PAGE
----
ArgentinaVerdi, Aida: Soloists,Chorus and Orchestra of Opera Ayre. Conductor:Ronaldo Rosa De Scalzo, Teatro Avenida, Buenos Aires. 16.8.2013. (JSJ)
Aida: Haydeé Dabusti
Amneris: Edineia Oliveira
Radamés: Juan Carlos Vasallo
Amonasro: Douglas Hahn / Enrique Gibert Mella
Ramfis: Maximiliano Michailovsky
The King: Cristian De Marco
Shapenupet: Rebeca Nomberto / Claudia Montagna
Messenger: Martin Pagano / Pablo Gaeta
Director/costumes/lighting: Eduardo Casullo
Sets: Hugo Ciciro
Chorus: Pablo Quinteros
Choreography: Luciana Prato
In this bicentenary year of Verdi’s birth most opera companies, certainly in Buenos Aires, are putting on his works – in recent weeks Otello, Un giorno di regno and Nabucco, and more to come – with the contribution of Opera Ayre, one of the city’s smaller independents, a new production of Aida.
With moments such as the triumphal march, which really put the “grand” into grand opera, this is a work that cries out for a lavish presentation, but as this production shows it doesn’t have to be. In this case, while a largish orchestra and chorus as well as a group of dancers was assembled, the setting was quite minimalist but sufficient to set the atmosphere, and for example the triumphal march was done through the auditorium until the stage was almost full to bursting.
The version presented included the rarely played original overture but certainly on the opening night the orchestra under Ronaldo Rosa De Scalzo took its time to settle down.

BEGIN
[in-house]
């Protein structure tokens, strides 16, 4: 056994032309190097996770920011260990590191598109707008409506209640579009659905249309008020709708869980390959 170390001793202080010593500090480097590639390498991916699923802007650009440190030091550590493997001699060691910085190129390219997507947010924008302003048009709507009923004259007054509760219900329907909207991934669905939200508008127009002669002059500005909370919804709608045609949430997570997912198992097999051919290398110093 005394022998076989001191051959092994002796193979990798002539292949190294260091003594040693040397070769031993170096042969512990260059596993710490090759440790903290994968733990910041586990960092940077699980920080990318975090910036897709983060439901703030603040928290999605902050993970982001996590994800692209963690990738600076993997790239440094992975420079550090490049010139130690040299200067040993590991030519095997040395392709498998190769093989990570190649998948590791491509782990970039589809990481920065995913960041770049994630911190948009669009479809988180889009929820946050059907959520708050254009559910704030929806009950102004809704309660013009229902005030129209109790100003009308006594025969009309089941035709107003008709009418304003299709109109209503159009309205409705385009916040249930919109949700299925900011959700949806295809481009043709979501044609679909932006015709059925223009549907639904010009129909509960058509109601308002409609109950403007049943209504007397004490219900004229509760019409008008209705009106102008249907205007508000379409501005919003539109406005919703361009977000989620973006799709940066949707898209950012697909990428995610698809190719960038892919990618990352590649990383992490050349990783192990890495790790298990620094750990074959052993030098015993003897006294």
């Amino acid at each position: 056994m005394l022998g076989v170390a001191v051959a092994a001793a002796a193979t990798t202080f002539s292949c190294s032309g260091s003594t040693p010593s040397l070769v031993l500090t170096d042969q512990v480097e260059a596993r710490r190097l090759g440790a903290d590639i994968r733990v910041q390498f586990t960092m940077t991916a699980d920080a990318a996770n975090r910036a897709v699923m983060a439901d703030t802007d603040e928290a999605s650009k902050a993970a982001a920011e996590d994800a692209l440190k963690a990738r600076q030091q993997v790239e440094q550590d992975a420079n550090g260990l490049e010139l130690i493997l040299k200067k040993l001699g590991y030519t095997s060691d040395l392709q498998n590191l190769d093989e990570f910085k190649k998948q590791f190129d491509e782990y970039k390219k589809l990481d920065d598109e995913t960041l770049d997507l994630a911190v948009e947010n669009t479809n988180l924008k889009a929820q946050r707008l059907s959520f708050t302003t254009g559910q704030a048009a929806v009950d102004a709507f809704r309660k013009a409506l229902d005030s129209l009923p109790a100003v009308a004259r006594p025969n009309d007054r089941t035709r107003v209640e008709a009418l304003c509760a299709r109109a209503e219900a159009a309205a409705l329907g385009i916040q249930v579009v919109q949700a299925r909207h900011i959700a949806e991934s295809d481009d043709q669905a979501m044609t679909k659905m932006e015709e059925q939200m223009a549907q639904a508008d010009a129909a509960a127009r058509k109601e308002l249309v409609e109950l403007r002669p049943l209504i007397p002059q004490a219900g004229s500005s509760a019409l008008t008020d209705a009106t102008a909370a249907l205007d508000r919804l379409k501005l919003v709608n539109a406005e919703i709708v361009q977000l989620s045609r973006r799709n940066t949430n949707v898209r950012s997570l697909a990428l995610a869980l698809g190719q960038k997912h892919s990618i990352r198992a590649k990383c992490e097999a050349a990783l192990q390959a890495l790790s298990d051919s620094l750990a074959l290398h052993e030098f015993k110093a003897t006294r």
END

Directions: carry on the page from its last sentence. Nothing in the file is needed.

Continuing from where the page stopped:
Soprano Haydeé Dabusti led the cast as Aida, showing her aptitude for Verdian roles, with a particularly notable “O patria mia.” Alongside her tenor Juan Carlos Vasallo gave a broadly good performance as Radamés, although sounding forced at times.
Brazilian mezzo Edineia Oliveira was an imposing Amneris, and fellow countryman Douglas Hahn was an expressive Amonasro. Completing the cast Maximiliano Michailovsky did a good job as Ramfis, as did Cristian De Marco as the King of Egypt.
Unfortunately the program notes were rather limited, not including a synopsis of the work, and nor was there surtitling (at least on opening night), making it difficult to follow for anyone unfamiliar with the work.
Jonathan Spencer Jones